The Palm Beach Story, 1942

Claudate Colbert & "The Weenie King"

The Palm Beach Story - 1942 - Released November 7, 1942

Screwball Comedy Fairy Godfather

We see Claudette Colbert (as Gerry Jeffers) hiding in her shower stall because she is in the process of being evicted from the apartment she shares with her husband (Joel McCrea as Tom Jeffers). He is not around because he is out trying to sell his rather odd but imaginative invention ideas (for example an inner-city airport suspended from wires off buildings so that the landing strip would float over city streets). They're both broke and the landlord isn't listening to excuses any longer.

In walks "The Weenie King" (Robert Dudley) an elderly millionaire in low cost meat products ("don't eat them, you'll live longer" he warns Claudette). He's being dragged around town by his wife, shopping for a luxury apartment.

The Weenie King is smitten with Claudette, and after he learns of how she and her husband are about to be evicted, he pays up their back rent and hands over a little extra money so that they can square things with their other creditors.

But this doesn't calm everything down in their household, instead Claudette exits the city, heading to Florida by train as the mascot of the "Ale and Quail Club." They're hunting enthusiast millionaires, delighted to help a pretty girl, and they soon shoot the train to pieces in a drunken marksmanship contest. Why does she flee? She's convinced that she's no good for McCrea, that the one thing preventing him from breaking through to success is her holding him back with marital obligations.

She is also determined to find a millionaire of her own, one that will take care of her and fund her almost-but-not-quite-ex-husband's crazy schemes. Aboard the train going south she finds Rudy Vallee as J. D. Hackensacker III, an eccentric and wealthy young man. Vallee's characterization will be heavily lifted from by Tony Curtis for Some Like It Hot, where it appears in that film that Curtis gene-spliced Vallee with Cary Grant.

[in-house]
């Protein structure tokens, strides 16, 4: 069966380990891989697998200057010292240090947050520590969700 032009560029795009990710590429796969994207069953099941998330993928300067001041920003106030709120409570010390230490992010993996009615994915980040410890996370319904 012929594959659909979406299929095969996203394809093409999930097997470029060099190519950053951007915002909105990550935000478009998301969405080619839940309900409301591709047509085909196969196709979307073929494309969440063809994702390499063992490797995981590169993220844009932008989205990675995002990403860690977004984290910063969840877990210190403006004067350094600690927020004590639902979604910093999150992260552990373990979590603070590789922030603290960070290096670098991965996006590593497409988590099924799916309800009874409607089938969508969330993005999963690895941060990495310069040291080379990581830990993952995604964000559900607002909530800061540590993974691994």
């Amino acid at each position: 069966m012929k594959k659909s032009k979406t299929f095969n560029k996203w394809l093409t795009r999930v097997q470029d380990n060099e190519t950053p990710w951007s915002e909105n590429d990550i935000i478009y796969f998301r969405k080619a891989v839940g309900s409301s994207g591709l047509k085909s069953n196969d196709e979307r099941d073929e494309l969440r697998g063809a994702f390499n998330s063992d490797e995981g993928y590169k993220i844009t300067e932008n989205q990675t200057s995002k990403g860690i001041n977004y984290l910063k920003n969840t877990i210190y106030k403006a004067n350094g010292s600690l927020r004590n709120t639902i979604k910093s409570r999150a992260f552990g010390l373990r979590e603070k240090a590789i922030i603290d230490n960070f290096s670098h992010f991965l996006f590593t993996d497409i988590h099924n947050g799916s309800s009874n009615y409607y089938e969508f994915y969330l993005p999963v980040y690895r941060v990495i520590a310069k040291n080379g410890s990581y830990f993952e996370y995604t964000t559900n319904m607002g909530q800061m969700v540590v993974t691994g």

Back at the apartment, again the Weenie King appears, this time for McCrea. He's still broke and doesn't know what to do about his fleeing wife. "Go after her!" the Weenie King commands, but McCrea is clueless. "Get on a plane and meet her when she arrives in Florida!" The Weenie King then provides the funding for the rescue mission to save their marriage, though by the time McCrea has arrived, he'll have to pretend to be Colbert's brother and this leave shim wide open for the wandering eye of the sister of Vallee's millionaire played by Mary Astor.

This Preston Sturges film isn't a true parody of the popular 1940 The Philadelphia Story which is what the title seems to imply. Rather, instead of a sophisticated, urbane comedy about female identity, gender roles,and marital loyalty among the upper classes presented in the elegant forms of Jimmy Stewart, Katherine Hepburn and Cary Grant, we instead have the Sturges version, which is farce, slapstick and an attitude treating the rich as well-dressed people, but odd and possibly in some cases just plain crazy.

The film also has a demented multiple mistaken-identity sub-plot, so that by the end of the film we will suddenly see four couples at the marriage altar, and by then we're no longer exactly sure who is marrying who.

Criterion has just released a Bluray edition of the film Amazon sells this film here.

Palm Beach Story Bluray

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Claudette Colbert 1906 - 1993

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Claudette Colbert Bio Book - Claudette Colbert: She Walked in Beauty, Hollywood Legends Series, Hardcover – by Bernard F. Dick – Published by University Press of Mississippi, 2008, 304 pages

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Original Page Feb 2015 | Updated Feb 21, 2024